How do I get an amateur radio license?
In the United States, you can earn of three license levels, or "classes": 1) Technician class, 2) General class, and 3) Extra class. The Federal Communications Commission (FCC) grants these licenses, and specifies what privileges come with each license class. Check the links here to compare the three levels of licenses available in the U.S. As of 2014, there are more than 725,000 licensed radio amateurs in the U.S. alone!
To "get your foot in the door" earn the Technician Class Amateur Radio license by passing a short 35-question multiple-choice exam. No Morse code is required! This entry-level exam is designed to ensure you understand the spirit of the rules for amateur radio, how to operate safely, and know a little electronics theory that you will use as a Technician operator.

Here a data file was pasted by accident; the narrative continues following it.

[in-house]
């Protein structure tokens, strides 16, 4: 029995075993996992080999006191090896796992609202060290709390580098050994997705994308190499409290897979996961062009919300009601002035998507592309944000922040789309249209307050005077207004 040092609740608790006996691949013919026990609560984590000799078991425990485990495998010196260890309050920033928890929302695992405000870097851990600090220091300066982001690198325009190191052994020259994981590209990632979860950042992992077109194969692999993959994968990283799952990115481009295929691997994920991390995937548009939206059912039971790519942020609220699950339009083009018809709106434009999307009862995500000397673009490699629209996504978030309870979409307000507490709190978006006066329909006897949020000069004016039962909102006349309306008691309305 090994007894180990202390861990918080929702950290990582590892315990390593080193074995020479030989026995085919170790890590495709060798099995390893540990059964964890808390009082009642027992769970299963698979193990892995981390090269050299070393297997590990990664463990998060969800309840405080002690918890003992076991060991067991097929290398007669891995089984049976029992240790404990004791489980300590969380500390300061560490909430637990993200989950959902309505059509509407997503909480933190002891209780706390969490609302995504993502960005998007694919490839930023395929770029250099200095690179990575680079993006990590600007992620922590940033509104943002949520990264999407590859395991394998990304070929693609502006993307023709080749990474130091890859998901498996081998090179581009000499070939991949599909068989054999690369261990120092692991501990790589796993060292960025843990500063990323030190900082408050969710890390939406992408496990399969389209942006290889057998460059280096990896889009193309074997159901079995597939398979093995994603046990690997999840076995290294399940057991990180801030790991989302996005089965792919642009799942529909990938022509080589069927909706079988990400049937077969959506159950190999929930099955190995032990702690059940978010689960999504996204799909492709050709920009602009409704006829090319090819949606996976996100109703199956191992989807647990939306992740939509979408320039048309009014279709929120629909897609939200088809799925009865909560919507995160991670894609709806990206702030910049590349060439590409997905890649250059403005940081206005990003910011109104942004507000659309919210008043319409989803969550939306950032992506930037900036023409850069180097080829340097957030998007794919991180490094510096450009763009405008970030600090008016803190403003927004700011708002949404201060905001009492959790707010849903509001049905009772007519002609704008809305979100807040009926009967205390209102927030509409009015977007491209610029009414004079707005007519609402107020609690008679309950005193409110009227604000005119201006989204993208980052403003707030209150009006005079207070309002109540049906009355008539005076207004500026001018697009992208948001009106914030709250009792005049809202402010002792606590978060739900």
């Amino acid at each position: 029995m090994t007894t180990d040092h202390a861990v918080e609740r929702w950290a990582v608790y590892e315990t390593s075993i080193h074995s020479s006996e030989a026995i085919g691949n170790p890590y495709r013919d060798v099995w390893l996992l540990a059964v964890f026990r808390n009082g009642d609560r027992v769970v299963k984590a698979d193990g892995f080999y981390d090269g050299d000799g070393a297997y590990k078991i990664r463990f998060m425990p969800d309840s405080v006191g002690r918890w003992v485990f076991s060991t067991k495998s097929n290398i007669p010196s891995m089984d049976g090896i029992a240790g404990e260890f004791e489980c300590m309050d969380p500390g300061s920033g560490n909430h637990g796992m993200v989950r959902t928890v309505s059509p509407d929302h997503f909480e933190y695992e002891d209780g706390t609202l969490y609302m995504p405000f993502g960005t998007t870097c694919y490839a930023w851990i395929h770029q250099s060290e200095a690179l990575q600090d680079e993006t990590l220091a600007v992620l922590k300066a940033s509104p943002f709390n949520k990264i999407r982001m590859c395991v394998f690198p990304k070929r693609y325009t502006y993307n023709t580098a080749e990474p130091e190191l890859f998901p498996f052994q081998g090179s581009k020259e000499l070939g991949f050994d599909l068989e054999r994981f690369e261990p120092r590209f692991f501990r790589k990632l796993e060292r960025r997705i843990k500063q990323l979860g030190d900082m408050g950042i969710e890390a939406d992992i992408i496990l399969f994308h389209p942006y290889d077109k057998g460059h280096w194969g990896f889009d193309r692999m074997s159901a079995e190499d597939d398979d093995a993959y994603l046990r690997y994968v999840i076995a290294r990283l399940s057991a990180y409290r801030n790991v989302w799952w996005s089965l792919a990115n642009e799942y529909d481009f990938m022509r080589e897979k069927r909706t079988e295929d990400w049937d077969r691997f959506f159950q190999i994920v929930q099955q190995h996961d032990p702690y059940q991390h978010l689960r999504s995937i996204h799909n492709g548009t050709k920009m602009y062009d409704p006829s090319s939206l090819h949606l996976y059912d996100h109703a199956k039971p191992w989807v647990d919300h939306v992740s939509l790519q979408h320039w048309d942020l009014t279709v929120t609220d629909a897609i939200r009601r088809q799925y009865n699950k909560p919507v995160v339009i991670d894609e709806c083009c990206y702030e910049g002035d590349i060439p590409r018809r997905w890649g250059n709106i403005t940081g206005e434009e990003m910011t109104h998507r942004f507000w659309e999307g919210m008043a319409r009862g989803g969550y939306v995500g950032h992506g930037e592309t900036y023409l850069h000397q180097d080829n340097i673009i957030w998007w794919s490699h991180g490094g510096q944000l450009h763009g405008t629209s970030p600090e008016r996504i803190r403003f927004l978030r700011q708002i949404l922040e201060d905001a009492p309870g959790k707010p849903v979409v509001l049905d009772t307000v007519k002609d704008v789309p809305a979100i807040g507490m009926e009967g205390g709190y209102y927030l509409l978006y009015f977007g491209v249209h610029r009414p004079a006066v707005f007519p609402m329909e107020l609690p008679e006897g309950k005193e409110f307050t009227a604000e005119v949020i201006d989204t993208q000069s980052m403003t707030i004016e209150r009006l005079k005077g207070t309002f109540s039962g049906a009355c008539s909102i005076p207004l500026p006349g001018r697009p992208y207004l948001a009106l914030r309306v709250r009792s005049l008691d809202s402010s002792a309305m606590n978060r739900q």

Our recommended method is to take several minutes a day over a few weeks to study for the test. You can attend a training class (like our two-weekend classes) where the answers to each test question are discussed, and clarified—often with live radio demonstrations. Or, you can just do it on your own. Really—it's not a hard test. Anybody who can learn a few rules about radio, whether young or old, male or female, can pass the FCC test and earn their license.
If you score 75% or better, you pass! You'll have your new call sign a couple weeks later. Maybe a new radio. And then most of those facts covered on the test will begin to make sense!
- We recommend getting a copy of Gordon West's Technician Class Study Manual—gives every question (and brief explanations) that might be on the test, as well as a rich CD.